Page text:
It's Christmas, but do you feel as festive as you have previous years? If you're not feeling quite so Christmassy, Emily Caulton offers some advice about how to rekindle some of that lost festive cheer, and find some value in Christmas time even when you don't feel so merry and bright.
It’s Christmas Eve, and I have to admit, I’m not feeling very Christmas-Eve-like. In fact, I’m not feeling very festive at all, and the worst thing about feeling decidedly un-festive at Christmas time is that it always feels like you’re the only person in the whole world who isn’t full of Christmas cheer. Of course, social media doesn’t exactly help with this issue, because at the moment, it’s a glittering haze of festivities, from ice skating to Christmas lights to silly jumpers.
It’s wonderful to see your friends having a great time, but it can make you feel thoroughly left out if you’re not feeling so up-beat yourself. Sometimes, there isn’t a very good reason for feeling a bit down. You just do, and guess what, it can even happen at Christmas time!
So, I’ve been thinking of ways to try and embrace the joy and excitement that I remember Christmas embodying in the past, and while I definitely haven’t come up with any quick-fix ways to feel like a child on Christmas Eve again, I’ve managed to find a few different ways to at least appreciate Christmas for what it is, rather than what you might expect it to be.
1. Stop putting pressure on yourself to feel excited or happy, and embrace the way you feel as it is.
I’m somebody who usually gets hugely excited about Christmas, so much so that I think about it quite a lot throughout the whole year, and when I do, I often feel a little thrill. The feeling, as I remember it, is so wonderful that it adds extra pressure to feel it as soon as Christmas comes round the corner. And, ironically, that usually kills the mood completely. If you’re constantly asking yourself, “Why don’t I feel festive?” or “Why don’t I feel happy?”, any chance of you feeling that way is usually quashed. It’s one thing to be in tune with your emotions and check in on them occasionally, but its quite another to over-analyse them and reject any negative feelings you have. As difficult as it may be, accepting your negative thoughts and emotions for what they are is the first step to feeling a bit more merry at Christmas time, even if it doesn’t resolve the problems you might have.
2. Value what you have at Christmas, as opposed to what you don’t have.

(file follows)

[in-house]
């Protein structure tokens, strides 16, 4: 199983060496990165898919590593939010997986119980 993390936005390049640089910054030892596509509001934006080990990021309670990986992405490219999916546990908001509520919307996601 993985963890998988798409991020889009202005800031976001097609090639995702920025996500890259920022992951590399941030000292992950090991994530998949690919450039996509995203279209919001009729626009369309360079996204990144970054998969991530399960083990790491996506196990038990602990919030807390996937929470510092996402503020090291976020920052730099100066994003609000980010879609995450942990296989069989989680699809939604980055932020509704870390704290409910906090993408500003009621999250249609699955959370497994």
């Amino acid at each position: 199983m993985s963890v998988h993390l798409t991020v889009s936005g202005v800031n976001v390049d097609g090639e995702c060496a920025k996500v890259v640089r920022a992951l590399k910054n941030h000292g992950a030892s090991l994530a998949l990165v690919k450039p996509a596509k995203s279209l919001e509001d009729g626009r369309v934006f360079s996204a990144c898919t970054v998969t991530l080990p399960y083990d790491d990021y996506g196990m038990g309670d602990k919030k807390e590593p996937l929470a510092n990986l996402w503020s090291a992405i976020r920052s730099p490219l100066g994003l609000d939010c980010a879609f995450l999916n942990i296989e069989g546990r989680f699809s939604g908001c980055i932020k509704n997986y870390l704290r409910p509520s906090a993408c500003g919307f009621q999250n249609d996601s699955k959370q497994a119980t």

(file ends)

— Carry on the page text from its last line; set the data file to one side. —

As impossible as it may seem, Christmas can be treated as a good opportunity to remember what you have. It can definitely feel like a huge effort to think of what you’re grateful for, but a way to start is remembering what you have right from the very basics: food to eat, a warm bed, or even a family member or friend to rely on. There are lots of opportunities for little, relatively unimportant things to go a bit wrong at Christmas: the turkey gets burnt, you receive a present that you’re not thrilled about, Grandma won’t stop talking about when you’re going to get married… losing perspective is very easy, and a way to gain it back is to remember what you have, even if these things seem very basic indeed.
3. Take a small amount of time to do something that reminds you of feeling festive.
This isn’t a hack to make you feel festive all of a sudden, but taking even an hour out of your busy schedule to do something a bit frivolous and Christmassy may help you feel more involved with the season. Christmas films, baking, a festive craft you used to do as a child (remember salt dough ornaments?) or even just reminiscing about past Christmases can all rekindle a bit of that Christmas spirit you used to feel as a child. Remember to try and focus solely on the activity itself, rather than putting pressure on yourself to be care-free and festive, and you’ll find that even if your Christmas spirit isn’t fully restored, you’ll feel a little more involved with the season, and less left-out.
4. Remember that the meaning of feeling festive changes as you do.
As a child, most people remember Christmas as a thrilling, magical time, but as we all get older and our minds become a little bit more mature, so does the meaning and feeling of Christmas. It’s important to realise this so that when you don’t feel immediately Christmassy, it doesn’t feel like a depressing decline in your ability to be lighthearted and feel the “Christmas magic”, but instead just a matured, more adult view of what this “Christmas magic” is. The magic is in having somebody - a family member, friend, or partner - who cares for you, or about helping others through charity work or a small donation, or, if you are religious, the magic is in the birth of Christ - whatever you value as an individual. Or, it could even be simply the idea that human beings all over the world are using it as an excuse to show each other love and peace, and to get together.
In this day and age, there are lots of different factors that can make you feel like you ought to be overtly happy over the holidays. While I hope that you do feel happy and care-free most of the time during this season, I also hope that you don’t feel pressured to feel permanently wonderful just because it’s Christmas. For you, maybe Christmas is more of a relaxing time than an exciting one, or more of a thoughtful time than an overtly happy one. Whatever it may be, I hope you can get something out of this time of year – whatever it means for you.